Unions opt for action against BHP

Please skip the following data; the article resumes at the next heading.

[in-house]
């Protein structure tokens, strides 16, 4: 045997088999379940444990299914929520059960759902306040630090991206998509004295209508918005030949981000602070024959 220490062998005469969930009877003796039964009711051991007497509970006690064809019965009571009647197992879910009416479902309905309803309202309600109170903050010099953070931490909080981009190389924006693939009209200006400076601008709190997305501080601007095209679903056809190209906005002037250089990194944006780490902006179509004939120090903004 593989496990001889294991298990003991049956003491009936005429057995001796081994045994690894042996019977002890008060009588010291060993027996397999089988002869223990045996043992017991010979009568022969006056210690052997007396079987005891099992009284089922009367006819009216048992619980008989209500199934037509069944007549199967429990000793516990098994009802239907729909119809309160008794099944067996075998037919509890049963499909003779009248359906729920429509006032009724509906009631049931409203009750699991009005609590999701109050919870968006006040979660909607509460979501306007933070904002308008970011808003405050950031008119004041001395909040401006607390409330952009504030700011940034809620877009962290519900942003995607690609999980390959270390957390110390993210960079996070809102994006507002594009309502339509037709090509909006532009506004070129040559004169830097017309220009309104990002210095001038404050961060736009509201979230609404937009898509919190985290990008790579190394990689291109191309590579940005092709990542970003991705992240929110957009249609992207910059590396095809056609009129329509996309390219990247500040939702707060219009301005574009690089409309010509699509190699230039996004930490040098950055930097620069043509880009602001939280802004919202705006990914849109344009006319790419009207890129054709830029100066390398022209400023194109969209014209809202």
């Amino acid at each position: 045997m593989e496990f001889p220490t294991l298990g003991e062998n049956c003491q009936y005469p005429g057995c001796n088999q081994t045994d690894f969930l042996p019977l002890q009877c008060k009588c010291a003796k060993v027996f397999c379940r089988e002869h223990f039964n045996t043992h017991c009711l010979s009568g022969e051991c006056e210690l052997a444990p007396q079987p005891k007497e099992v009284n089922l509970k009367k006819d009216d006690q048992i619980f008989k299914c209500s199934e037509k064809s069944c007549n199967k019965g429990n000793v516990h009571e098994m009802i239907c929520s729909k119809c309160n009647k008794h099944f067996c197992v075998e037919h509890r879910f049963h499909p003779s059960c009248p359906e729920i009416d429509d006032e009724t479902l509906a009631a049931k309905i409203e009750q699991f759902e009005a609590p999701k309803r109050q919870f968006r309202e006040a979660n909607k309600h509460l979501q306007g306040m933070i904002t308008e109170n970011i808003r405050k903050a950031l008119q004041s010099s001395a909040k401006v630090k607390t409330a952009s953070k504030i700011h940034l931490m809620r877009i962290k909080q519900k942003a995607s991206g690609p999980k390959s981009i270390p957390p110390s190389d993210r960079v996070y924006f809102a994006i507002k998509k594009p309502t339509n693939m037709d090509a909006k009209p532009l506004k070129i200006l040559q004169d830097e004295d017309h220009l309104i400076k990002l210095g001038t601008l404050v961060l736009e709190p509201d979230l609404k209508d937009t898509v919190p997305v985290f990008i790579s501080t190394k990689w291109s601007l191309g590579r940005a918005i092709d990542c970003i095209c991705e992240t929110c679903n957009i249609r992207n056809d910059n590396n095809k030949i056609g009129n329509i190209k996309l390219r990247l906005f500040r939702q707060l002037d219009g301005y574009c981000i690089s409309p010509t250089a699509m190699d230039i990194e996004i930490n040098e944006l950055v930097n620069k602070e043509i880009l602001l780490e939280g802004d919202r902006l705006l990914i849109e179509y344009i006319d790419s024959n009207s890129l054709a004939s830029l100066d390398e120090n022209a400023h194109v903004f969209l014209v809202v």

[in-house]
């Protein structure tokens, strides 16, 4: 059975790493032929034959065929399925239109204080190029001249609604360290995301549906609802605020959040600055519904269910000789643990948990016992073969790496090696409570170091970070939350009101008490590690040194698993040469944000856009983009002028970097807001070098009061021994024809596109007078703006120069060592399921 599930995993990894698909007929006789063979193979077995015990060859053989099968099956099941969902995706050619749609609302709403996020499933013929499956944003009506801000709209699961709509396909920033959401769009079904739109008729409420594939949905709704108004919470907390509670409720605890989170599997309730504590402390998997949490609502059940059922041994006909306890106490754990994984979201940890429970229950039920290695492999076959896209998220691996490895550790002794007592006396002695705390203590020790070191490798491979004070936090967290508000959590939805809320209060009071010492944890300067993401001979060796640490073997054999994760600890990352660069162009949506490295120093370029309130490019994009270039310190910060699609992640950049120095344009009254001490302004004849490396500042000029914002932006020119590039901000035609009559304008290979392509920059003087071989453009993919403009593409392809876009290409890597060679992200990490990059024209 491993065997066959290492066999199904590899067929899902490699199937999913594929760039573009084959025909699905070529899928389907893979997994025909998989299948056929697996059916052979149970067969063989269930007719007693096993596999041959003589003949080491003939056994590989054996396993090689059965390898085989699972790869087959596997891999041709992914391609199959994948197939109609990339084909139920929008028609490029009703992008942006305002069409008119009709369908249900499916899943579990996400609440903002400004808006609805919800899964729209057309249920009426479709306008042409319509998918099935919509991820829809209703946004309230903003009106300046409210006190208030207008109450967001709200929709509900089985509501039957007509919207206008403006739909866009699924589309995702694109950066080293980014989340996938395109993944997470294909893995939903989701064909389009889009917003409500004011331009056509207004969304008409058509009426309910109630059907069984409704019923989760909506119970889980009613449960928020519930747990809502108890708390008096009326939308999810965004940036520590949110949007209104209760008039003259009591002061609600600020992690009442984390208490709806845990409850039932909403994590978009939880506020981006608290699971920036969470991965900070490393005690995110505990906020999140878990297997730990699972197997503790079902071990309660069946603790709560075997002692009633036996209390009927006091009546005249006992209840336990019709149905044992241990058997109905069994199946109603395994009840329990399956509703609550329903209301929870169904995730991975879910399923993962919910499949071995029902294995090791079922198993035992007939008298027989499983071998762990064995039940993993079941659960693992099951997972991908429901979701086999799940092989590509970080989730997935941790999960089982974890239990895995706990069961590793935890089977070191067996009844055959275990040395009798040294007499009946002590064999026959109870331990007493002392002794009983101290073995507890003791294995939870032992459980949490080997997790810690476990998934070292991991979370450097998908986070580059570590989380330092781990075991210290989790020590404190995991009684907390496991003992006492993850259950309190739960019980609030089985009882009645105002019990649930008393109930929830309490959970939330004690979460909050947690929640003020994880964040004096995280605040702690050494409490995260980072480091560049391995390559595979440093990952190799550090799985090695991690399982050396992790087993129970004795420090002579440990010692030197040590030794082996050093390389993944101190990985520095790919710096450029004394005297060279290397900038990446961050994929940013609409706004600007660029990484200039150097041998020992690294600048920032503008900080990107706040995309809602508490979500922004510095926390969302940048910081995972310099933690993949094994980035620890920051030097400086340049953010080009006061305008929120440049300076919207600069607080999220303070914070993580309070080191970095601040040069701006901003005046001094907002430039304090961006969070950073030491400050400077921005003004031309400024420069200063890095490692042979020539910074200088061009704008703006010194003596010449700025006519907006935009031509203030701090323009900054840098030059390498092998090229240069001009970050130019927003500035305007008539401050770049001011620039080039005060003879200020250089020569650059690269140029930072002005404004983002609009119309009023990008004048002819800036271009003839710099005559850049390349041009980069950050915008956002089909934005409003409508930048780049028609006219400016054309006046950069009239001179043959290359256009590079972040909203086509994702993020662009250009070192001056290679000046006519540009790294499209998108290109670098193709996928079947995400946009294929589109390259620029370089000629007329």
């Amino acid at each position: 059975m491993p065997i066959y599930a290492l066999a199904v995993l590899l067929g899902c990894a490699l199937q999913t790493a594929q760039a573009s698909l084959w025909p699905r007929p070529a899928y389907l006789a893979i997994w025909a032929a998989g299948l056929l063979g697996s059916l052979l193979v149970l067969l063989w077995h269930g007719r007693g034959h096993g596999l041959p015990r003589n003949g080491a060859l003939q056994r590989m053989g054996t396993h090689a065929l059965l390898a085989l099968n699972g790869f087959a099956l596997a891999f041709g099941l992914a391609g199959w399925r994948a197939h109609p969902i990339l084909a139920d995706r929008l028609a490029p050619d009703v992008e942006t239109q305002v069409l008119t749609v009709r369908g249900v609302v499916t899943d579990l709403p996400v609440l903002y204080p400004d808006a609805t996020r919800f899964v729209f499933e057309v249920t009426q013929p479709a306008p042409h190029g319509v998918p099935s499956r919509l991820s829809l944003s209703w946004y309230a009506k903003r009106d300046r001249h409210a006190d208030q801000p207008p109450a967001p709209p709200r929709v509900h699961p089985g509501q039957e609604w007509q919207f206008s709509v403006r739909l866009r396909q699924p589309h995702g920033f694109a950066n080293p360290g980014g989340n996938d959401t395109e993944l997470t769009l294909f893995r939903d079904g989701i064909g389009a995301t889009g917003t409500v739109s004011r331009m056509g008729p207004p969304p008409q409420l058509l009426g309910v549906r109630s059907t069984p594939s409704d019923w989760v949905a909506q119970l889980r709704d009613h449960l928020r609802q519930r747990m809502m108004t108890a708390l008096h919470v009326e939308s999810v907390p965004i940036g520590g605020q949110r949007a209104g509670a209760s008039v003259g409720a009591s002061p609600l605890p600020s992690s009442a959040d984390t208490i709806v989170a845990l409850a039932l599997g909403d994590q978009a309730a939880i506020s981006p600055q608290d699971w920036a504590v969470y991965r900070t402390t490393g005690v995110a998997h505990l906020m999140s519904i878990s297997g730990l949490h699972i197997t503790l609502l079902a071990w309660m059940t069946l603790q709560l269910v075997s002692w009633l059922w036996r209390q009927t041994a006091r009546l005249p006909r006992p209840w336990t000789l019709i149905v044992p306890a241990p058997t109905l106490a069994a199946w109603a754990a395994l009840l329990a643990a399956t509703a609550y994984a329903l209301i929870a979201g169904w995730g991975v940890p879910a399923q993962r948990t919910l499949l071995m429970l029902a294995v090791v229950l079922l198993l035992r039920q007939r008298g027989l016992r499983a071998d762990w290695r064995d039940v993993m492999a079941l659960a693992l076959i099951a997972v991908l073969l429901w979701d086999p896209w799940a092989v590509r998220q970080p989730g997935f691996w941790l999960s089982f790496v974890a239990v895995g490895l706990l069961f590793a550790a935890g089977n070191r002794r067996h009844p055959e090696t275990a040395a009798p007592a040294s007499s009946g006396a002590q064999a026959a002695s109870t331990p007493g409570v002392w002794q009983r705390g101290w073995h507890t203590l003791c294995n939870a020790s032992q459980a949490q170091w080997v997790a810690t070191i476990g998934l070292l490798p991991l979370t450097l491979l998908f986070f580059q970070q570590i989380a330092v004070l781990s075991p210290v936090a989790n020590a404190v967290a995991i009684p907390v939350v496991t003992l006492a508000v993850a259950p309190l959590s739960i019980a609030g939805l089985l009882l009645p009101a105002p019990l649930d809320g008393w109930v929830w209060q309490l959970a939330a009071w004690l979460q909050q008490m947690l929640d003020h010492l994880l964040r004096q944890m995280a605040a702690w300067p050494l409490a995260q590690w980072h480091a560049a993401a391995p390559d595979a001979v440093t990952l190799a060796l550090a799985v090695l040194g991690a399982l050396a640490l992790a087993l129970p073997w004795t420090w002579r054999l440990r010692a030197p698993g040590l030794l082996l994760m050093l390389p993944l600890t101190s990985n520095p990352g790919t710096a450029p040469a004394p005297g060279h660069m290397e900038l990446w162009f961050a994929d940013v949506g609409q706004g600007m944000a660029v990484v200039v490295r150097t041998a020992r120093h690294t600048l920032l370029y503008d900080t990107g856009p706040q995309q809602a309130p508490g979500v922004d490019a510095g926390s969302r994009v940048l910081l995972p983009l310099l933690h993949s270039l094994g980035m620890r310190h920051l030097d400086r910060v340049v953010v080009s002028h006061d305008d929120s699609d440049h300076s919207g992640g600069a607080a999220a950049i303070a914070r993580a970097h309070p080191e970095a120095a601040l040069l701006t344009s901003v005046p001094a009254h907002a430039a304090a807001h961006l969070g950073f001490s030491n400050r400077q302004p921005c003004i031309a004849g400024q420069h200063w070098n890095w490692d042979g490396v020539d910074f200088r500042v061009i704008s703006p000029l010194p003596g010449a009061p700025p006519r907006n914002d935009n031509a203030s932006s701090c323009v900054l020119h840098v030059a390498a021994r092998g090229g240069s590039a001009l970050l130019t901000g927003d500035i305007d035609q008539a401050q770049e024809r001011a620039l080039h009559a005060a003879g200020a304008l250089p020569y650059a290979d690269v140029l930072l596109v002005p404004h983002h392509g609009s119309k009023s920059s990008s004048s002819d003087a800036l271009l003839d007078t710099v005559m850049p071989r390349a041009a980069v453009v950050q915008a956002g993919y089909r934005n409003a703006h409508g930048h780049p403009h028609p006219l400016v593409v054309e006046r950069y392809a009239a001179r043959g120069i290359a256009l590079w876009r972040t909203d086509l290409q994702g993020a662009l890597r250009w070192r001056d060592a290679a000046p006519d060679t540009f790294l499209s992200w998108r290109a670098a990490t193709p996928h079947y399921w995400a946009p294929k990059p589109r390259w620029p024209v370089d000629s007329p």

by Marcus Browning Unions representing workers at BHP Iron Ore in the Pilbara, in Western Australia, have decided to discontinue their appeal against Justice Susan Kenny's decision in the Federal Court which said that it was legal for BHP to offer its workers individual contracts. The unions have announced a campaign of action, including rolling strikes, at BHP's iron, steel, coal and gas projects, issuing a notice of protected industrial action under the Workplace Relations Act. The campaign, coordinated by the Australian Council of Trade Unions (ACTU), will be aimed at maintaining the right to collectively bargain — to fight for a collective agreement — and against individual contracts. It appears the newly elected Labor Government in Western Australia played a part in the decision to abandon the appeal, as well as the company's intention to drag the case out in the courts. "The new Labor Government in WA has pledged to scrap [former Premier] Richard Court's Workplace Agreements Act and establish fair collective bargaining laws", said ACTU Secretary, Greg Combet. He said the unions had been advised that regardless of who won the Federal Court appeal, it would most likely go to an appeal in the High Court. "The prospect of yet more legal costs and a long delay in the final resolution of the matter was a serious concern for the unions", said Mr Combet. As a result of the unions' decision to discontinue their appeal, the Federal Court injunction restraining BHP from offering individual contracts will be lifted, as will the restriction on unions taking legally protected industrial action. The current struggle began in November 1999, when BHP started offering around 1,000 iron ore workers individual contracts. The company refused to negotiate an agreement with the workers. More than half refused to sign the contracts, which contained lucrative incentives, including a 12 percent pay rise and other benefits not available to workers covered by the enterprise agreement. The unions — led by the Construction, Forestry, Mining and Energy Union — argued that the individual contracts had unlawfully discriminated against union members and sought to induce workers to leave their union, thus contravening the "freedom of association" section of the Workplace Relations Act. The unions were then granted a Federal Court injunction in January 2000 which prevented BHP from making any further offers of individual contracts. This was followed by industrial action across all BHP divisions. Justice Kenny's decision on January 10 this year severed the connection between laws protecting the rights of workers to belong to a union from their right to collective bargaining, and found that in law, removing the right to collective bargaining was not an inducement to leave the union. "What workers in the Pilbara are saying is that BHP must respect their right to collectively bargain — they will not sign individual contracts", said Greg Combet. "The ACTU and the unions will continue to support this demand. BHP should recognise the views of its own workers and take the necessary steps to resolve this dispute."